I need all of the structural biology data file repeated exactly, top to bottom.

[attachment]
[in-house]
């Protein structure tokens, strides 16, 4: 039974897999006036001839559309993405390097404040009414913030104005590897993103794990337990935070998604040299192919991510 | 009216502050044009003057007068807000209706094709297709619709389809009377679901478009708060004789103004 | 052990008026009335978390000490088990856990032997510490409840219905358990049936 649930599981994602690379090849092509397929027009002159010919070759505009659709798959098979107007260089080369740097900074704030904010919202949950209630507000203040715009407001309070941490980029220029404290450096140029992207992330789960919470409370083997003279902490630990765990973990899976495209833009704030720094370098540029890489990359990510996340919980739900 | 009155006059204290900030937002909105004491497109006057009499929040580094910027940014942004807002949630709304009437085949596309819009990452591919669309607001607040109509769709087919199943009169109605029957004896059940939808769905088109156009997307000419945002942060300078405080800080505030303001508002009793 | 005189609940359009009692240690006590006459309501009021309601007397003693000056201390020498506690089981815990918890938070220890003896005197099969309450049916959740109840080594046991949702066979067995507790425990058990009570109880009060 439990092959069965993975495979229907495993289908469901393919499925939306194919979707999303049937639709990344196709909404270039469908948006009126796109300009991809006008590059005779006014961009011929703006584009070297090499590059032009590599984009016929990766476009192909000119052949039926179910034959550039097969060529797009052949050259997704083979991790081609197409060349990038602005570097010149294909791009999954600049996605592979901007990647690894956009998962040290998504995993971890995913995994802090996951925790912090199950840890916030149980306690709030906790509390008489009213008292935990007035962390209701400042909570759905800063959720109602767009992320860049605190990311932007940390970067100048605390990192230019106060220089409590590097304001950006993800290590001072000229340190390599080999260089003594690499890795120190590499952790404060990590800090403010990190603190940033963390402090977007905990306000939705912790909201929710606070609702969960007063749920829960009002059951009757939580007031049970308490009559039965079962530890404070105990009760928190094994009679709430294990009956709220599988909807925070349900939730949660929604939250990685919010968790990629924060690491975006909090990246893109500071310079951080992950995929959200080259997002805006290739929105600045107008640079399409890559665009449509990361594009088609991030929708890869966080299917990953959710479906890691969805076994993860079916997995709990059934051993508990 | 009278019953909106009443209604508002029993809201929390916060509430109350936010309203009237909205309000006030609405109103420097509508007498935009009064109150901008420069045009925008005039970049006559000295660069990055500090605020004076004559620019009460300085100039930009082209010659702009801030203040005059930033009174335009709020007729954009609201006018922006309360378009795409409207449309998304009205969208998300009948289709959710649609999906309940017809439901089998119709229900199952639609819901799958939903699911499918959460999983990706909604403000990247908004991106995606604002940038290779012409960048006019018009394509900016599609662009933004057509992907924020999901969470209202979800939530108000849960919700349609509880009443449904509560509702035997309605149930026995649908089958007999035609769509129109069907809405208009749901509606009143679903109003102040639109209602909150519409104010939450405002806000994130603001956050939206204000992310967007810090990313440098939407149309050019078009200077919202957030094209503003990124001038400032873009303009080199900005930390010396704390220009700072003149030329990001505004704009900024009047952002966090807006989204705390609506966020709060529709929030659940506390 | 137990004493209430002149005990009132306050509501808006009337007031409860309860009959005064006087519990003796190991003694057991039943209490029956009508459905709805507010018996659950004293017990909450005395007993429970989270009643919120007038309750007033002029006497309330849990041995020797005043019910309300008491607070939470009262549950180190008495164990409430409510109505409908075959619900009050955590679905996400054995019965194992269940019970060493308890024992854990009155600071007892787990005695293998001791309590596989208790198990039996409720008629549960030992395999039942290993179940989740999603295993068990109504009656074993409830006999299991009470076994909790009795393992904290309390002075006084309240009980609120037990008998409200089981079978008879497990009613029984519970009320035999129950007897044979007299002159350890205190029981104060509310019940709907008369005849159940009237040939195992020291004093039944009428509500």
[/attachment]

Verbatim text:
[in-house]
């Protein structure tokens, strides 16, 4: 039974897999006036001839559309993405390097404040009414913030104005590897993103794990337990935070998604040299192919991510 | 009216502050044009003057007068807000209706094709297709619709389809009377679901478009708060004789103004 | 052990008026009335978390000490088990856990032997510490409840219905358990049936 649930599981994602690379090849092509397929027009002159010919070759505009659709798959098979107007260089080369740097900074704030904010919202949950209630507000203040715009407001309070941490980029220029404290450096140029992207992330789960919470409370083997003279902490630990765990973990899976495209833009704030720094370098540029890489990359990510996340919980739900 | 009155006059204290900030937002909105004491497109006057009499929040580094910027940014942004807002949630709304009437085949596309819009990452591919669309607001607040109509769709087919199943009169109605029957004896059940939808769905088109156009997307000419945002942060300078405080800080505030303001508002009793 | 005189609940359009009692240690006590006459309501009021309601007397003693000056201390020498506690089981815990918890938070220890003896005197099969309450049916959740109840080594046991949702066979067995507790425990058990009570109880009060 439990092959069965993975495979229907495993289908469901393919499925939306194919979707999303049937639709990344196709909404270039469908948006009126796109300009991809006008590059005779006014961009011929703006584009070297090499590059032009590599984009016929990766476009192909000119052949039926179910034959550039097969060529797009052949050259997704083979991790081609197409060349990038602005570097010149294909791009999954600049996605592979901007990647690894956009998962040290998504995993971890995913995994802090996951925790912090199950840890916030149980306690709030906790509390008489009213008292935990007035962390209701400042909570759905800063959720109602767009992320860049605190990311932007940390970067100048605390990192230019106060220089409590590097304001950006993800290590001072000229340190390599080999260089003594690499890795120190590499952790404060990590800090403010990190603190940033963390402090977007905990306000939705912790909201929710606070609702969960007063749920829960009002059951009757939580007031049970308490009559039965079962530890404070105990009760928190094994009679709430294990009956709220599988909807925070349900939730949660929604939250990685919010968790990629924060690491975006909090990246893109500071310079951080992950995929959200080259997002805006290739929105600045107008640079399409890559665009449509990361594009088609991030929708890869966080299917990953959710479906890691969805076994993860079916997995709990059934051993508990 | 009278019953909106009443209604508002029993809201929390916060509430109350936010309203009237909205309000006030609405109103420097509508007498935009009064109150901008420069045009925008005039970049006559000295660069990055500090605020004076004559620019009460300085100039930009082209010659702009801030203040005059930033009174335009709020007729954009609201006018922006309360378009795409409207449309998304009205969208998300009948289709959710649609999906309940017809439901089998119709229900199952639609819901799958939903699911499918959460999983990706909604403000990247908004991106995606604002940038290779012409960048006019018009394509900016599609662009933004057509992907924020999901969470209202979800939530108000849960919700349609509880009443449904509560509702035997309605149930026995649908089958007999035609769509129109069907809405208009749901509606009143679903109003102040639109209602909150519409104010939450405002806000994130603001956050939206204000992310967007810090990313440098939407149309050019078009200077919202957030094209503003990124001038400032873009303009080199900005930390010396704390220009700072003149030329990001505004704009900024009047952002966090807006989204705390609506966020709060529709929030659940506390 | 137990004493209430002149005990009132306050509501808006009337007031409860309860009959005064006087519990003796190991003694057991039943209490029956009508459905709805507010018996659950004293017990909450005395007993429970989270009643919120007038309750007033002029006497309330849990041995020797005043019910309300008491607070939470009262549950180190008495164990409430409510109505409908075959619900009050955590679905996400054995019965194992269940019970060493308890024992854990009155600071007892787990005695293998001791309590596989208790198990039996409720008629549960030992395999039942290993179940989740999603295993068990109504009656074993409830006999299991009470076994909790009795393992904290309390002075006084309240009980609120037990008998409200089981079978008879497990009613029984519970009320035999129950007897044979007299002159350890205190029981104060509310019940709907008369005849159940009237040939195992020291004093039944009428509500």